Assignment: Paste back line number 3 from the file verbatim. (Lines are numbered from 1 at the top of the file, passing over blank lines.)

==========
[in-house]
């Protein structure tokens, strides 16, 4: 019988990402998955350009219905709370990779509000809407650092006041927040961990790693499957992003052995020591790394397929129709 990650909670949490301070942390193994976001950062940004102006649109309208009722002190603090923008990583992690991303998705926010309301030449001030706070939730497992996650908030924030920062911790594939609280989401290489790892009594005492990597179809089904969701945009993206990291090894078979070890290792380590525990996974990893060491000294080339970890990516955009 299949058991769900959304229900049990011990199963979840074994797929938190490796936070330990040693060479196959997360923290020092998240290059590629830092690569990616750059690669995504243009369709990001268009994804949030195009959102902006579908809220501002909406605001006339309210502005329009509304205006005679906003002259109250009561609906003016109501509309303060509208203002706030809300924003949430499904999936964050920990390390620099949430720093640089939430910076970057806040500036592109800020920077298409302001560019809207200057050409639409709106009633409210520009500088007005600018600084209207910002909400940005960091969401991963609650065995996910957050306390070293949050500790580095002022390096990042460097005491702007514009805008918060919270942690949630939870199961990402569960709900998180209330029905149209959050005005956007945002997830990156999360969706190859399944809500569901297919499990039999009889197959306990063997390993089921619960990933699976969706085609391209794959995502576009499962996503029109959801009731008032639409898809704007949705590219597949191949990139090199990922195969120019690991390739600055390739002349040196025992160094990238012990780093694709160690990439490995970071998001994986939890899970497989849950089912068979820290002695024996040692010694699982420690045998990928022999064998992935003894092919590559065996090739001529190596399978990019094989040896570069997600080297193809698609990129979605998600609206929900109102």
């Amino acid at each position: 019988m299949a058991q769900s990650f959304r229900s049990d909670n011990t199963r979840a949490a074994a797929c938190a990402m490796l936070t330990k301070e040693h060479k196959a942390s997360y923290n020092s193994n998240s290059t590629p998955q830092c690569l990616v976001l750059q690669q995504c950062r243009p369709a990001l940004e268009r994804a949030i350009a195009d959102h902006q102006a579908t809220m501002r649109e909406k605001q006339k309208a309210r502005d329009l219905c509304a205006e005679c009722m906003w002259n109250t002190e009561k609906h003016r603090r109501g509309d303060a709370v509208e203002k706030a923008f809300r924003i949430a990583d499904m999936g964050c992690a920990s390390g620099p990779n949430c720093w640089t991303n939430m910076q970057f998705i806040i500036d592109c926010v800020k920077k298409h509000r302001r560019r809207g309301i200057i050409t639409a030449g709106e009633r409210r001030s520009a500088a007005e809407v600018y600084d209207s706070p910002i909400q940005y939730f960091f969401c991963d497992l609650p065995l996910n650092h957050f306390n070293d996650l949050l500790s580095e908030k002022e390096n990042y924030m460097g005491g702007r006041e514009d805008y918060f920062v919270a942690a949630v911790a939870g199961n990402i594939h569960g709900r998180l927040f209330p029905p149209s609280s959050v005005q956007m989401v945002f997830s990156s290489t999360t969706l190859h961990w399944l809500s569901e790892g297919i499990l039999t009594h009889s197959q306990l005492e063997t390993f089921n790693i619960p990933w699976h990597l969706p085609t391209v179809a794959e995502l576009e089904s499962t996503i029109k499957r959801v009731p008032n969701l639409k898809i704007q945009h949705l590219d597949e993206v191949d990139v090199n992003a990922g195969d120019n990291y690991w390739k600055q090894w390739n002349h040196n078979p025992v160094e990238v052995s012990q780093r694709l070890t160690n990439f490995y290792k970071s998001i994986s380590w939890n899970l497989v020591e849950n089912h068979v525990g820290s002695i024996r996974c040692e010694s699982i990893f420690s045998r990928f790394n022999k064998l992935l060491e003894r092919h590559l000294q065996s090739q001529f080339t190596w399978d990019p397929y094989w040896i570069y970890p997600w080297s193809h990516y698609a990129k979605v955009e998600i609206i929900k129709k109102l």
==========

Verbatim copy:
């Amino acid at each position: 019988m299949a058991q769900s990650f959304r229900s049990d909670n011990t199963r979840a949490a074994a797929c938190a990402m490796l936070t330990k301070e040693h060479k196959a942390s997360y923290n020092s193994n998240s290059t590629p998955q830092c690569l990616v976001l750059q690669q995504c950062r243009p369709a990001l940004e268009r994804a949030i350009a195009d959102h902006q102006a579908t809220m501002r649109e909406k605001q006339k309208a309210r502005d329009l219905c509304a205006e005679c009722m906003w002259n109250t002190e009561k609906h003016r603090r109501g509309d303060a709370v509208e203002k706030a923008f809300r924003i949430a990583d499904m999936g964050c992690a920990s390390g620099p990779n949430c720093w640089t991303n939430m910076q970057f998705i806040i500036d592109c926010v800020k920077k298409h509000r302001r560019r809207g309301i200057i050409t639409a030449g709106e009633r409210r001030s520009a500088a007005e809407v600018y600084d209207s706070p910002i909400q940005y939730f960091f969401c991963d497992l609650p065995l996910n650092h957050f306390n070293d996650l949050l500790s580095e908030k002022e390096n990042y924030m460097g005491g702007r006041e514009d805008y918060f920062v919270a942690a949630v911790a939870g199961n990402i594939h569960g709900r998180l927040f209330p029905p149209s609280s959050v005005q956007m989401v945002f997830s990156s290489t999360t969706l190859h961990w399944l809500s569901e790892g297919i499990l039999t009594h009889s197959q306990l005492e063997t390993f089921n790693i619960p990933w699976h990597l969706p085609t391209v179809a794959e995502l576009e089904s499962t996503i029109k499957r959801v009731p008032n969701l639409k898809i704007q945009h949705l590219d597949e993206v191949d990139v090199n992003a990922g195969d120019n990291y690991w390739k600055q090894w390739n002349h040196n078979p025992v160094e990238v052995s012990q780093r694709l070890t160690n990439f490995y290792k970071s998001i994986s380590w939890n899970l497989v020591e849950n089912h068979v525990g820290s002695i024996r996974c040692e010694s699982i990893f420690s045998r990928f790394n022999k064998l992935l060491e003894r092919h590559l000294q065996s090739q001529f080339t190596w399978d990019p397929y094989w040896i570069y970890p997600w080297s193809h990516y698609a990129k979605v955009e998600i609206i929900k129709k109102l």